of the mountains, towering thousands of feet into the sky from the
green edge of the valley floor, they dwarf every conceivable structure
of man. Indeed, there are higher mountains, vaster ranges, deeper
canyons, but nowhere except in Yosemite are cliffs that rise with
such clean dignity, such vigorous sculpture, and such firm substance
as possessed by these colossi of the Sierra.
I was suddenly brought to a dead stop, with arms
outspread, clinging close to the face of the rock,
unable to move hand or foot either up or down.
My doom appeared fixed. I *must* fall. There would
be a moment of bewilderment, and then a lifeless
rumble down the one general precipice to the glacier
below. When this final danger flashed upon me, I
became nerve-shaken for the first time since setting
foot on the mountain, and my mind seemed to fill with
a stifling smoke. But ... life blazed forth again
with preternatural clearness. I seemed suddenly to
become possessed of a new sense ... Then my trembling
muscles became firm again, and every rift and flaw in
the rock was seen as though through a microscope, and
my limbs moved with a positiveness and precision with
which I seemed to have nothing at all to do. Had I
been borne aloft upon wings, my deliverance could not
have been more complete.... I found a way without
effort, and soon stood upon the topmost crag in the
- Saving the world was merely a hobby. My vocation
has been that of inspector of desert water holes.
- Climbing K-2 or floating the Grand Canyon in an inner tube: There are some
things one would rather have done than do.
- You can't belay a man who's falling in love.
- Though men now possess the power to dominate and exploit every corner of the
natural world, nothing in that fact implies that they have the right or the
need to do so.
Zazen On Ching-t'ing Mountain.
The birds have vanished down the sky.
Now the last cloud drains away.
We sit together, the mountain and I,
until only the mountain remains.
There is probably no pleasure equal to the pleasure of
climbing a dangerous Alp, but it is a pleasure which is
confined strictly to people who can find pleasure in it.
From My Scrambles Amongst the Alps
There have been joys too great to be described in words, and
there have been griefs upon which I have not dared to dwell;
and with these in mind I say, Climb if you will, but remember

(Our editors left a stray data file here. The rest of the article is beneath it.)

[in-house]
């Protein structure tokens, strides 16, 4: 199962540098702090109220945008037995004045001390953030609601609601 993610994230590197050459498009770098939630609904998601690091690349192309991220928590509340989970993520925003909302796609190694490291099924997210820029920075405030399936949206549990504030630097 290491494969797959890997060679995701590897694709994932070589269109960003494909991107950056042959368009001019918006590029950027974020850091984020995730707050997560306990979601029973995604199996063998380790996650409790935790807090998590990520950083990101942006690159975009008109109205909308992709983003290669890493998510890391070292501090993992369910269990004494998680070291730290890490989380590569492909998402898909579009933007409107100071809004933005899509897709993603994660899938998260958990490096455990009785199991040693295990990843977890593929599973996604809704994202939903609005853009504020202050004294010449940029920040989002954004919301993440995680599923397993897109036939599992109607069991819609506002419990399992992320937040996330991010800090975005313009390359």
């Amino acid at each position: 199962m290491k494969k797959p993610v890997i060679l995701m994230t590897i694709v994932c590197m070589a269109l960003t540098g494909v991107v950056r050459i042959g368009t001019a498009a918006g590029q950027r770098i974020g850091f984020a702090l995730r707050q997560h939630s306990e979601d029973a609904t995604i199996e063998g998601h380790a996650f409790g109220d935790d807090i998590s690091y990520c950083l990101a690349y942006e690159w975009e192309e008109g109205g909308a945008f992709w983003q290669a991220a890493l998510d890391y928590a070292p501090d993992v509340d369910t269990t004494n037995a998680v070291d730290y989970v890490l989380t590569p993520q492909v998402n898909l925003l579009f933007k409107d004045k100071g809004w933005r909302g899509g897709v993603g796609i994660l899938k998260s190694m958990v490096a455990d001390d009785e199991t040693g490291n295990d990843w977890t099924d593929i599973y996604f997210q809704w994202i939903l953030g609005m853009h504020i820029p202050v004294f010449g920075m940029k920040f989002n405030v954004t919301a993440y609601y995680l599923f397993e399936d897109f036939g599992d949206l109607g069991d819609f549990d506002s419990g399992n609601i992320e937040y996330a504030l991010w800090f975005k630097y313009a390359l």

that courage and strength are naught without prudence, and that
a momentary negligence may destroy the happiness of a lifetime.
Do nothing in haste, look well to each step, and from the beginning
think what may be the end.
Childe Harold's Pilgrimage
Though sluggards deem it but a foolish chase,
And marvel men should quit their easy chair,
The toilsome way, and long, long league to trace,
Oh! there is sweetness in the mountain air,
And Life, that bloated Ease can never hope to share
Climbing is the most royal irrationality out of which Man, in his
creative imagination, has been able to fashion the highest
Robert Leonard Reid
Suddenly, peering down from my giddy perch in the sky, I
understood for the first time that here at my side was
not friend but family, and that what we were doing was
not climbing but living...
Mountain climbing would be great if it weren't for all that damn climbing!
S. Omar Barker
They say they climb mountains because they "are there."
I wonder if it would astound them
To know that the very same reason is why
The rest of us go around them.
Great things are done when men and mountains meet.
Arthur Guiterman (1871-1943)
Reprinted from Anthology of Magazine Verse for 1915.
I never loved your plains!--
Your gentle valleys,
Your drowsy country lanes
And pleachéd alleys.
I want my hills! -- the trail
That scorns the hollow.--
Up, up the ragged shale
Where few will follow,
Up, over wooded crest
And mossy bowlder
With strong thigh, heaving chest,
And swinging shoulder,
So let me hold my way,
By nothing halted,
Until, at close of day,
I stand, exalted,
High on my hills of dream--
Dear hills that know me!
And then, how fair will seem
The lands below me,
How pure, at vesper-time,
The far bells chiming!
God, give me hills to climb,
And strength for climbing!